You’ll probably want to go ahead empty your drawer of goodies into the trash before we get to the nitty-gritty.

We use known carcinogenic chemicals to make sex toys because they’re cheap, and nobody is telling manufactures no. Many of these chemicals are routinely used in industrial manufacturing to make plastics: tiles, tubing and ticklers alike. They’re a cost-effective way to make a normally hard plastic squishy, flexible and ready for you to vigorously go to town with.

Here are just a few of the most toxic chemicals routinely used to manufacture sex toys, just to give you an idea of what that butt plug’s costing you, aside from your dignity:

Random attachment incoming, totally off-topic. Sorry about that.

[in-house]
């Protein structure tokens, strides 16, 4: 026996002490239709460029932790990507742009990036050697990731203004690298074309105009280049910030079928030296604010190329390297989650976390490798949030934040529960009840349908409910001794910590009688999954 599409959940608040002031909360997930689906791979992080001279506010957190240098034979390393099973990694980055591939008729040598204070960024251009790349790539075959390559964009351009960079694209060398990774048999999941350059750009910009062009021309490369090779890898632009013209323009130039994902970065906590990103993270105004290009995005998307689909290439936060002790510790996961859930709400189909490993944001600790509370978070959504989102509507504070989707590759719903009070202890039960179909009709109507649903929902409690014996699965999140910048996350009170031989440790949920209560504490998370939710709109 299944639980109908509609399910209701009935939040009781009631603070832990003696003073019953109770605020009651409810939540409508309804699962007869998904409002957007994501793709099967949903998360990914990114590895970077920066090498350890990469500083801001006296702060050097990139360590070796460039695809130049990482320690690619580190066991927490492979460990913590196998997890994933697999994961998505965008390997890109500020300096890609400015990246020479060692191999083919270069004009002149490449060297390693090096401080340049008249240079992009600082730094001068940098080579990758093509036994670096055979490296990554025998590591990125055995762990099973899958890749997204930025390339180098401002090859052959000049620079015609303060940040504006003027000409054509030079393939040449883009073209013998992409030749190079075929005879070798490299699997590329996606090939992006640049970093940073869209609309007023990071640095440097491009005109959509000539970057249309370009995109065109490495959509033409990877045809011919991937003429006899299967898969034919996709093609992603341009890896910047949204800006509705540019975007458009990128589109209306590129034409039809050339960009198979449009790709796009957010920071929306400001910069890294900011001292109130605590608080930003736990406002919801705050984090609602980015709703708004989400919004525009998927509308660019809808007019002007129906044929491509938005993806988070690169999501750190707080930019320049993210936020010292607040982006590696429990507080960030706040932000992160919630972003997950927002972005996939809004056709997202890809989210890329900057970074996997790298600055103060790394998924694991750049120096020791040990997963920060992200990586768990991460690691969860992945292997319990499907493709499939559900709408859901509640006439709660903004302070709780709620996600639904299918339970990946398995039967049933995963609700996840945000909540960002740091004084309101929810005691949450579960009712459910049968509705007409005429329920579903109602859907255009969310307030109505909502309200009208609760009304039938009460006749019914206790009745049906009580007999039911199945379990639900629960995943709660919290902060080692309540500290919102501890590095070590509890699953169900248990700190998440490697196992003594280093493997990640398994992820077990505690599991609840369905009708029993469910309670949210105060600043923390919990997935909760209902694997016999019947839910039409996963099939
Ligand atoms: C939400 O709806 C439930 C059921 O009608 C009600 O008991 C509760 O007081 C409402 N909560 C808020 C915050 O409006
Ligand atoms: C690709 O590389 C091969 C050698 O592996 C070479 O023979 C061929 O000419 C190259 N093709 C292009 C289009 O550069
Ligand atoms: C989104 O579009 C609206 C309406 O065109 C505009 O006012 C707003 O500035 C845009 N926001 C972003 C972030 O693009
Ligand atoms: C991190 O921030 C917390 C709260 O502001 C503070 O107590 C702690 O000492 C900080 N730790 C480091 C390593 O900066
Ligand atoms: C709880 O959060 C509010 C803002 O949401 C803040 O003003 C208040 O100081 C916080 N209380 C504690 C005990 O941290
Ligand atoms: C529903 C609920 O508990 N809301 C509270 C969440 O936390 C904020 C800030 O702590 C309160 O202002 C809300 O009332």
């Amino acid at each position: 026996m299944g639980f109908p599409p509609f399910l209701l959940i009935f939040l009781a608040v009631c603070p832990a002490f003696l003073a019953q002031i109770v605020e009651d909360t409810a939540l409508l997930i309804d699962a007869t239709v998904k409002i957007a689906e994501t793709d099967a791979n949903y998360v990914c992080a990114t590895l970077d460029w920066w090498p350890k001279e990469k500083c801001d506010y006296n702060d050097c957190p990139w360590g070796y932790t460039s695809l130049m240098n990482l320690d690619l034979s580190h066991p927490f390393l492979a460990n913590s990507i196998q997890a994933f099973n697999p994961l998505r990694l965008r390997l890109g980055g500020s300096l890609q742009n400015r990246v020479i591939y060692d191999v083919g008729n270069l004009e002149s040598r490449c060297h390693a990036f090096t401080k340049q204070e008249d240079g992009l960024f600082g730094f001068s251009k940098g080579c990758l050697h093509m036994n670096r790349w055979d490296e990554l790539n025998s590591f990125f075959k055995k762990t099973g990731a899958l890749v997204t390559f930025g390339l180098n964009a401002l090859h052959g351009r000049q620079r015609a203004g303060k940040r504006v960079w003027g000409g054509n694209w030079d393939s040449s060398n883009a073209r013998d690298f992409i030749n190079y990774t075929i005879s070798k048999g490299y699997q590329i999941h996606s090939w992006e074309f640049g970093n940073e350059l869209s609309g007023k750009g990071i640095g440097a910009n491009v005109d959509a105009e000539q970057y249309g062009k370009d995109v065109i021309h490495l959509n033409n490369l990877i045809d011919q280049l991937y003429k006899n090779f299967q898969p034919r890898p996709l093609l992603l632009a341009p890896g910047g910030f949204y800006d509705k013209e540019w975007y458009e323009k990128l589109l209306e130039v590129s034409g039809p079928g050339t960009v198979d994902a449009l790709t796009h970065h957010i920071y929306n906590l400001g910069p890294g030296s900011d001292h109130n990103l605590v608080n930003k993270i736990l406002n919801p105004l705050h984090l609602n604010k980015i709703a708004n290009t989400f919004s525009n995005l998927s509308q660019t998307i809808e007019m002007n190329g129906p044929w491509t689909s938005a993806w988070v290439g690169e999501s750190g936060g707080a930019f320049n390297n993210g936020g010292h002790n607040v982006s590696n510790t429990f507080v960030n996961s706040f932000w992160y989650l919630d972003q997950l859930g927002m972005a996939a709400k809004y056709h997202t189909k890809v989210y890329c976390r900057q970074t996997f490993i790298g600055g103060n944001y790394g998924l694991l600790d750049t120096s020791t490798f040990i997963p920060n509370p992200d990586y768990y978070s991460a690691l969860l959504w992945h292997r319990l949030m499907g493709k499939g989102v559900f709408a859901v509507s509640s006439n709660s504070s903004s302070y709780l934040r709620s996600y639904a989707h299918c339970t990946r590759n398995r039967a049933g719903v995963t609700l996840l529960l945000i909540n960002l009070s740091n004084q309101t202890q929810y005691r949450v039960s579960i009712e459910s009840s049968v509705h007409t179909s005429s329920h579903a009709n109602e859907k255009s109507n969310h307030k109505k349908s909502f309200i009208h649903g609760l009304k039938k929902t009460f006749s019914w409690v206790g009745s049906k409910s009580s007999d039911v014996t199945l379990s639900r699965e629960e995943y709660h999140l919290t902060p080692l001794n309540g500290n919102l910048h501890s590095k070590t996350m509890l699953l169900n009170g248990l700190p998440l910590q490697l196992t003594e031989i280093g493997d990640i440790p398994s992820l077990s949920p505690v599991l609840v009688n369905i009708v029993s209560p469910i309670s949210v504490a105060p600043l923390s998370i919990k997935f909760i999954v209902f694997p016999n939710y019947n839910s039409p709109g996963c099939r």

• Phthalates are a group of chemicals used to make plastics softer and more flexible. They adversely affect human reproduction and development, and are “reasonably anticipated to be a human carcinogen” according to the EPA. Phthalates are banned from children’s and pet toys in Canada, the UK and here, but remain omnipresent in adult toys.
  • Trimethhyltin Chloride is a chemical used as a bacteria and fungus control agent. It causes skin and eye irritation, dizziness, seizures and damage to the kidney and liver. Repeated exposure can cause irreversible central nervous system damage as well as genetic mutations, birth defects and brain damage.
  • Phenol is a disinfectant. It causes skin and eye irritation. Long-term, oral exposure has resulted in progressive weight loss, blood and liver damage, vertigo and abnormal development in lab animals.